Directed by: Nicolas Winding Refn
Written by: Roy Jacobsen, Nicolas Winding Refn
Cast: Mads Mikkelsen, Maarten Stevenson, Gordon Brown, Andrew Flanagan, Gary Lewis, Gary McCormack, Alexander Morton, Jamie Sives
The world of Vikings isn't necessarily new to film, but it is one that is often misrepresented. Say "Viking" and the listener will immediately conjure up images of giant men in armor and bull-horned helmets. The image won't go much further than that as the old Nordic raiders aren't typically given any depth or real character beyond smashing things with clubs and axes. This is what makes a film such as Valhalla Rising such an unexpected joy; a profoundly artistic story of the travels of a somber mute warrior named One-Eye, caught at the brink of the Christian crusades.
As the story opens, One-Eye is a slave. His uses are limited due to his complete savagery and uncanny knack for killing, but he's kept around, in chains, to battle criminals to the death for the amusement and gambling of the local chieftains. His current owner is in need of some extra cash, and reluctantly sells the man to another merchant, who takes One-Eye as he leaves on a trek across the grasslands.
One-Eye is crafty, however, and he stumbles upon an old arrowhead which he pockets and later uses to cut through his bonds. He takes the group by surprise, brutally slays a number of them, and finds his freedom. While he was a captive, a young boy named Are had taken care of him, tending to his food and other needs; this young boy is the only one he leaves alive in the small traveling band. Are, separated from his clan and realizing his plight, decides to travel with One-Eye. Rather quickly, it is established they have formed a silent bond of friendship, likely born of the boy's kindness to him while he was a slave.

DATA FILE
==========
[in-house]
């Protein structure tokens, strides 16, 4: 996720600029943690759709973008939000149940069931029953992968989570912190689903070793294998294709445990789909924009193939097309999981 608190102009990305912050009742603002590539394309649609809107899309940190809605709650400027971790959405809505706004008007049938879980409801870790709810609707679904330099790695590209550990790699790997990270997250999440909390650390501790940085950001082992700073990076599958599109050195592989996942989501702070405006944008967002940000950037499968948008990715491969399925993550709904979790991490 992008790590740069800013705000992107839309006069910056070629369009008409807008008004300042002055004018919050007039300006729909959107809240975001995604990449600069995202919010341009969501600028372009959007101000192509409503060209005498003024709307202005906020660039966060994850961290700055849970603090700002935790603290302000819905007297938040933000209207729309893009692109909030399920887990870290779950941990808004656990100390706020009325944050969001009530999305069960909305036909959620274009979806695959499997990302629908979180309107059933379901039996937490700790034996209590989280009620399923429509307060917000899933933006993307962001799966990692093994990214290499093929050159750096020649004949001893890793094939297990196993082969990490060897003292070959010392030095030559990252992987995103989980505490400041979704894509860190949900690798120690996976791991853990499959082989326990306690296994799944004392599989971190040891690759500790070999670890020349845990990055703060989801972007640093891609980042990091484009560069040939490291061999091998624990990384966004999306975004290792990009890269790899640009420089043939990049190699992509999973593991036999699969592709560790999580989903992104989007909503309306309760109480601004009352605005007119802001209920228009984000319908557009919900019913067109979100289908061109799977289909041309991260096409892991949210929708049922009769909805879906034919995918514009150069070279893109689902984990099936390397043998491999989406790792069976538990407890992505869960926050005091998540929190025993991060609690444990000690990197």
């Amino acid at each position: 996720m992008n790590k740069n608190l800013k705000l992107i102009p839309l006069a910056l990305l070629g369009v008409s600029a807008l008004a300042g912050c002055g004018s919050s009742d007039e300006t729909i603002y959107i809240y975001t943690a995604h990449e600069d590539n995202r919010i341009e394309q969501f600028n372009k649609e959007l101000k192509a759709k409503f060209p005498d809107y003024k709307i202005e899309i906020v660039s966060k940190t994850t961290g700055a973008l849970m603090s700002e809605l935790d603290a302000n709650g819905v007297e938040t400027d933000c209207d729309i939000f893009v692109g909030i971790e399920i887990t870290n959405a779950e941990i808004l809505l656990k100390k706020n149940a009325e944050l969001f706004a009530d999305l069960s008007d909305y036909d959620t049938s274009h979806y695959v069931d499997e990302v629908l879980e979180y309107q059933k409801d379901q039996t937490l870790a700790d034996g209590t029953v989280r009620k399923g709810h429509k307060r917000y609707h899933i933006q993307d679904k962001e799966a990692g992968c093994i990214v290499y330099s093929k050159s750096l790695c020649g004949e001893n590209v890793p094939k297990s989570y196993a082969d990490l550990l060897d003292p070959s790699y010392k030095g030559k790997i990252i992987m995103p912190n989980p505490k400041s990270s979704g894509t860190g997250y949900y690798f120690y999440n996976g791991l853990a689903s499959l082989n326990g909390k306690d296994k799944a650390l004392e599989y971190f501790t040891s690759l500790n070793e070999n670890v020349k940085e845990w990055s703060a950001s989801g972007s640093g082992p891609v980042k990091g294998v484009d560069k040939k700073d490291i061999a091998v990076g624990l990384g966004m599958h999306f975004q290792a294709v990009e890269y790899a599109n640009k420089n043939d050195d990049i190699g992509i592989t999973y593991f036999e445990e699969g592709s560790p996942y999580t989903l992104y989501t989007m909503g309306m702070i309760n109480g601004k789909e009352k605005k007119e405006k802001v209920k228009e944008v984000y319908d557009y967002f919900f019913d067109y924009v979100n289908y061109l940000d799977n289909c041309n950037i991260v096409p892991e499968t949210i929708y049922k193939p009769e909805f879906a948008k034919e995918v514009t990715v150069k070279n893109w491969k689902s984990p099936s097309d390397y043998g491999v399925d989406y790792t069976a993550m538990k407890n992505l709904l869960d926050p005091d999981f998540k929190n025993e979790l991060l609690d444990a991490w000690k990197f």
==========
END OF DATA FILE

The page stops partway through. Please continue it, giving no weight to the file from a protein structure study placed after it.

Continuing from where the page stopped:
The two stumble upon a small group of Christian soldiers, who are on a bloody march to join up with the Crusades. Quickly recognizing the skill of One-Eye, the leader invites the two to accompany them to conquer the holy land. One-Eye wordlessly agrees, and they undergo a long and grueling boat ride and become hopelessly lost in a deep mist. They strike land; however, it is not the holy land that they arrive at, but some other far, far place, and one that is occupied by hostile aboriginal Indians. The men, realizing that this place is not their intended destination, decide they may have just stumbled upon hell itself, and for them, they may be right.
Valhalla Rising is mostly set within the realm of reality. This isn't a story of old Vikings battling dragons or frost giants. However, it is not without its supernatural element within the character of One-Eye. Besides being a competent warrior, the man seems to be something of a seer. Juxtaposed within the stark scenes of a Nordic landscape are several blood red montages of visions, and ones that unerringly come true. These visions are calmly interpreted by One-Eye, and shared with no one else. It's never established why the man is mute - there is almost the sense that he doesn't see the point of speaking to anyone else.
If there is any single word that best describes Valhalla Rising, it is 'stark'. There is a potent, almost tangible, feeling of doom emanating from the storyline from beginning to end. All of the characters seem to know that they are headed for nasty ends, yet they seem to accept this with a strange stoicism that shows the sign of the times. In One-Eye this is accented by his strange seer-like ability to see the future; the man knows the blood that is coming, whether it be his or others, and he accepts each battle with the calm of a twig navigating the currents of a river.